I myself never expect to remember ‘steps.’
Many years ago, when an older neighbor showed me how to operate their older model snowblower for use when they were away, I drew a rough picture and numbered and labeled all the things that needed to be turned on, pushed and pulled and slid over. I also did a reverse numbering and labeling scheme for shutting the unit down. I could tell he thought it odd – I considered it necessary.
In college, they’d call something like this a ‘cheat’ sheet.
In real life, it’s just great to know how to get things to work. It’s just great to work with people who have a lot of skills.
Newer snowblowers seem to have less steps. If I use one, I still use a ‘cheat’ sheet.
Every model has its own nuances (nothing substitutes for the manual). These few things get me going:
1. Check fuel/oil
2. Spark plug, muffler, fuel cap in place
3. Traction + attachment drive clutch levers disengaged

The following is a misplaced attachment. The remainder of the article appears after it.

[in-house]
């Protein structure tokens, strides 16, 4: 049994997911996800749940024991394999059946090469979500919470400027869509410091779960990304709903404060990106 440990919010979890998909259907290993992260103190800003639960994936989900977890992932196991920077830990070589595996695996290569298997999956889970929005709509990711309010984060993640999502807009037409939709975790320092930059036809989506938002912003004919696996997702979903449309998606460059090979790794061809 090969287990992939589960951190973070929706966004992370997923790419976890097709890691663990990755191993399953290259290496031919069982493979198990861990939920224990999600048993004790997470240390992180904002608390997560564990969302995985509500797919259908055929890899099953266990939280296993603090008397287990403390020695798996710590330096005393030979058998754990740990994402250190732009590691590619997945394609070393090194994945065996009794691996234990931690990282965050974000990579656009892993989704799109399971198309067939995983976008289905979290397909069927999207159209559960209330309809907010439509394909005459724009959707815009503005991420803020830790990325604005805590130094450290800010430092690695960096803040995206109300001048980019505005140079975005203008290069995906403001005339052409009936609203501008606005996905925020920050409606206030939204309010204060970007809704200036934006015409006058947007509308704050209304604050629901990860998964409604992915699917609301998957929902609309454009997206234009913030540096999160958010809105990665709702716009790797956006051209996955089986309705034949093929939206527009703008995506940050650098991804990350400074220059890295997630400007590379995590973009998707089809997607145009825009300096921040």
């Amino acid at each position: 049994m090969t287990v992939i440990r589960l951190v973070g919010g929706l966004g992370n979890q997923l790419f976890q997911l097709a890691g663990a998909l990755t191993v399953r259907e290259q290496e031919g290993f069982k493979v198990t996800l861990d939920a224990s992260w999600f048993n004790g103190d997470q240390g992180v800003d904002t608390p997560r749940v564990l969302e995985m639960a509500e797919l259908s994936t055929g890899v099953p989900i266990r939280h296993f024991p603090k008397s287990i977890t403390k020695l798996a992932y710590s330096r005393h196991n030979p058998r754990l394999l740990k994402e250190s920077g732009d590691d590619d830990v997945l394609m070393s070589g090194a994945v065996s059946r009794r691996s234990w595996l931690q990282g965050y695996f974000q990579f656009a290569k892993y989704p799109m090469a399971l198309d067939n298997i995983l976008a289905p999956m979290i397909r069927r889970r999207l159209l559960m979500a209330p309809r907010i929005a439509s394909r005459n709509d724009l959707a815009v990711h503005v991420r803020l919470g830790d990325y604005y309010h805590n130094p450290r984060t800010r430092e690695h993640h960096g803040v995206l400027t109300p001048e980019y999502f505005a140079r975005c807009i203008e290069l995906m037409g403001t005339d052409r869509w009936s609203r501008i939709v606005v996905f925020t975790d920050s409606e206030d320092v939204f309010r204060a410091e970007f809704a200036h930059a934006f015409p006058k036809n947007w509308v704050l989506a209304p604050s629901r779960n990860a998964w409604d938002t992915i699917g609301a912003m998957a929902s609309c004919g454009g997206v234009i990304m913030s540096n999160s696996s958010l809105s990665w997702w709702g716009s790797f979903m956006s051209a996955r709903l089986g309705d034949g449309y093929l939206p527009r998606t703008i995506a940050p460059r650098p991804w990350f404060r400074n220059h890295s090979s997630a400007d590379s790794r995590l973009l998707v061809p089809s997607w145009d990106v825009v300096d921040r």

4. Throttle to fast (run in fast)
5. Fuel shut off valve to ON
6. Safety key in
7. Choke at choke [ \ ] (for cold engines)
8. Push primer twice
9a. Rewind start, pull slowly until resistance, then fast
9b. Elect. start, plug in unit – THEN power
10. Press button to start; 5 sec. max.; 1 min. between
11. Unplug power, THEN unit
12. Run 3± min. – move choke to run: [ / ]
13. Flooding (i.e. doesn’t start): choke to OPEN/RUN; throttle to FAST; crank ‘til starts
Not on my list: If you can’t get it started, shut/power everything down, wait 5-15 minutes and start over (similar to electronic equipment). This and checking to make sure the safety key is in if you have one solve many problems.
Ready to Run
1. Position chute
2. One axle lock pin unlocked (for turning); lock both – more traction